Sunday , 24 September 2017

This Week in History: Streetcars Come to McKinney

theodore-roosevelt-pictureAugust 18 through August 24

Women gaining the right to vote; the last state added to the Union; and events pertaining to early automobiles were some of the happenings this week in our history.

In 1814, British forces invaded Washington, D.C., and set fire to the Capitol and the White House.

In 1842, Judge William Cornelius Andrews, Jr. was born in Tennessee. A veteran of Civil War, he came to McKinney in 1877 as widower with 5 children. Two years later he married Tobiathia Scott. They had nine children. In 1899, he and his wife and their eight moved to Indian Territory where their nine child was born. He was the first Justice of the Peace in Oklahoma after it became a state and later a school superintendent and preacher. His five older children stayed in McKinney where many of their descendants still live as seventh and eighth generation Collin County residents.

In 1882, Shack Culwell, an eighteen year old black man, was hung for the murder of W. R. Norvell, his employer. Culwell was committed the murder because he had been underpaid between $3.10 and $5.00 for work he had done. He confronted Norvell on his front porch and shot him. It was the last legal hanging in Collin County.

In 1887, Sam Houston, Jr., who had fought at the Battle of Shiloh for the Confederacy, became a medical doctor after the war; but chose writing as a profession, spoke at the Plano Institute on “Afoot in Mexico”, one of the adventures he had written.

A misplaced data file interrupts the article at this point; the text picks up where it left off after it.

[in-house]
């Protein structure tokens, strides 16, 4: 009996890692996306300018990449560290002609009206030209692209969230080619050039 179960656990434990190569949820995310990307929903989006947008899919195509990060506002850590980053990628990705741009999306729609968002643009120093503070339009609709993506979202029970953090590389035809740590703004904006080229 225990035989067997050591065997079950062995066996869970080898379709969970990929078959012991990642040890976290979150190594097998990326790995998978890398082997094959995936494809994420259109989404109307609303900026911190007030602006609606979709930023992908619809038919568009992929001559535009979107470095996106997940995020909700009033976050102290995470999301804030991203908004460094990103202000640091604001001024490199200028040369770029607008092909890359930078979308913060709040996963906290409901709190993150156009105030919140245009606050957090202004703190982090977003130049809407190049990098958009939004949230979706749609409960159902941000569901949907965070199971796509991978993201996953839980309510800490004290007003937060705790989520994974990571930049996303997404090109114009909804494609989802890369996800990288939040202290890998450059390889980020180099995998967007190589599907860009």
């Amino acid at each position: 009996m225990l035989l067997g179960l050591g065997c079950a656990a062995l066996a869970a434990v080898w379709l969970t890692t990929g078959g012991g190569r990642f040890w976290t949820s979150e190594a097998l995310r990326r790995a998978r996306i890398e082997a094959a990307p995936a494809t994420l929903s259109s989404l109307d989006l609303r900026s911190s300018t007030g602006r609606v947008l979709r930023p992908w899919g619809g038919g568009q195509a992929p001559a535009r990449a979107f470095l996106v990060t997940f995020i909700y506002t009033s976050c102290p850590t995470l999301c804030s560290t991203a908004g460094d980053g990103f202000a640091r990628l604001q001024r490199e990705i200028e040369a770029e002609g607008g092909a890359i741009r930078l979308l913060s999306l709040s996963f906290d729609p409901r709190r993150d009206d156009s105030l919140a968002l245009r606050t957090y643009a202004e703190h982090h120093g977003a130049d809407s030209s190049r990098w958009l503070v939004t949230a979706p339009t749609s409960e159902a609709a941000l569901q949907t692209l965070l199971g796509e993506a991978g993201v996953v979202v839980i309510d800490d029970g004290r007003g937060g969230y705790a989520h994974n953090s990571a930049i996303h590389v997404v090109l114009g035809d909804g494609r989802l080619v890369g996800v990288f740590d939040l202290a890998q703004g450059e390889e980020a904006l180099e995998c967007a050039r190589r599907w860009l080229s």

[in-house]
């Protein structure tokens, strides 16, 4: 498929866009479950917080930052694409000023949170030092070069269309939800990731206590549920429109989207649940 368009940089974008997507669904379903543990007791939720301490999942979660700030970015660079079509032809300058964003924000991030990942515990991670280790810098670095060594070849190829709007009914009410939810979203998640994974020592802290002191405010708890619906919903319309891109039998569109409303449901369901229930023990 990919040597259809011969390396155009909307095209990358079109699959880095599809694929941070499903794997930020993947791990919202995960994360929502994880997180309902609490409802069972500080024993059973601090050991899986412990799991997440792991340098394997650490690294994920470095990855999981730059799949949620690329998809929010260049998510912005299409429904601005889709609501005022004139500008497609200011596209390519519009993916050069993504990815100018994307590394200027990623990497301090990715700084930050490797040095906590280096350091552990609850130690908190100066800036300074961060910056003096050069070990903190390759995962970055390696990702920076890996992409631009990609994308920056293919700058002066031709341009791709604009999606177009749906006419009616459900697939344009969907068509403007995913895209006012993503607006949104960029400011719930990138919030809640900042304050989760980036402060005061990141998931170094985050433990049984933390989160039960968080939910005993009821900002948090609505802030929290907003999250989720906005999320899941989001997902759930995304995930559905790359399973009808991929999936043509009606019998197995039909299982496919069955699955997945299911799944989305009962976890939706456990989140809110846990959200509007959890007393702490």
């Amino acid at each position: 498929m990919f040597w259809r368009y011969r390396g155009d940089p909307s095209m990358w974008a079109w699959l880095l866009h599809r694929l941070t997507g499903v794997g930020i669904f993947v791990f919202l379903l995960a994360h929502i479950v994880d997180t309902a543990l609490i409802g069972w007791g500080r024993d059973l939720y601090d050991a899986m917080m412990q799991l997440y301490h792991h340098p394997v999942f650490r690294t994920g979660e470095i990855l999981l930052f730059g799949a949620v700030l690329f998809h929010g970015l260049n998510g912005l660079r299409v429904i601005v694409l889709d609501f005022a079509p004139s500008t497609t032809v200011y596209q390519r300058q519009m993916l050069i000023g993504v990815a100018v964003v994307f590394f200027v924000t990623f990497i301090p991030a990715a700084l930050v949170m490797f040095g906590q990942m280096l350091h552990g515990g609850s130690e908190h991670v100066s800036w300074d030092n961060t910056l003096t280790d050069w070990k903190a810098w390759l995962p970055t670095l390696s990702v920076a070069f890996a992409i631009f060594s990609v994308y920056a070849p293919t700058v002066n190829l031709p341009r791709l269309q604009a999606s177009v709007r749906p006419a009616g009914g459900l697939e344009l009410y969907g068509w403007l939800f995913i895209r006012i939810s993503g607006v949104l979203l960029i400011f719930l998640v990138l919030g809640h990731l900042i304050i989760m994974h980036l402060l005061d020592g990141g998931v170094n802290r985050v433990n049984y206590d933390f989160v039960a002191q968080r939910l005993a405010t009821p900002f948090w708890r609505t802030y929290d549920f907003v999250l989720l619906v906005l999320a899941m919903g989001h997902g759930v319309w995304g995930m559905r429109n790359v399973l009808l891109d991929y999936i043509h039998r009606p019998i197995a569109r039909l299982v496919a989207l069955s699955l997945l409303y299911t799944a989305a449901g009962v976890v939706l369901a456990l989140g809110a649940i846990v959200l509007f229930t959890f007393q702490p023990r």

In 1891, the West Shady Grove Baptist Church was started near the community of Desert, northeast of McKinney where the counties of Collin, Grayson and Fannin meet. One of the counties historic cemeteries is located there.

In 1902, President Theodore Roosevelt became the first U.S. chief executive to ride in an automobile, in Hartford, Conn.

In 1904, a camp meeting was held at Walnut Grove, located eight miles northwest of McKinney on what is now Custer Road or FM 2478, celebrating the 60th anniversary of the founding of the community.

In 1905, the first sanctioned auto race in the county, began and ended at Old Settlers Park in conjunction with the annual picnic. The winning, average speed was 40 mph.

In 1910, a street car system began operations in McKinney.

In 1920, the 19th Amendment to the Constitution, which guarantees the right of women to vote, was ratified when Tennessee became the 36th state to approve it.

In 1938 the Milligan School House burned. Though not in use at the time, the original school building, one of the earliest in the county, was erected in the late 1850’s in the community located east of McKinney.

In 1940, British Prime Minister Winston Churchill paid tribute to the Royal Air Force, saying, “Never in the field of human conflict was so much owed by so many to so few.”

In 1959, President Dwight D. Eisenhower signed an executive order proclaiming Hawaii the 50th state of the union.

TSB contributing writer Don Newsom is an avid historian and a former Superintendent of Schools for Celina ISD.

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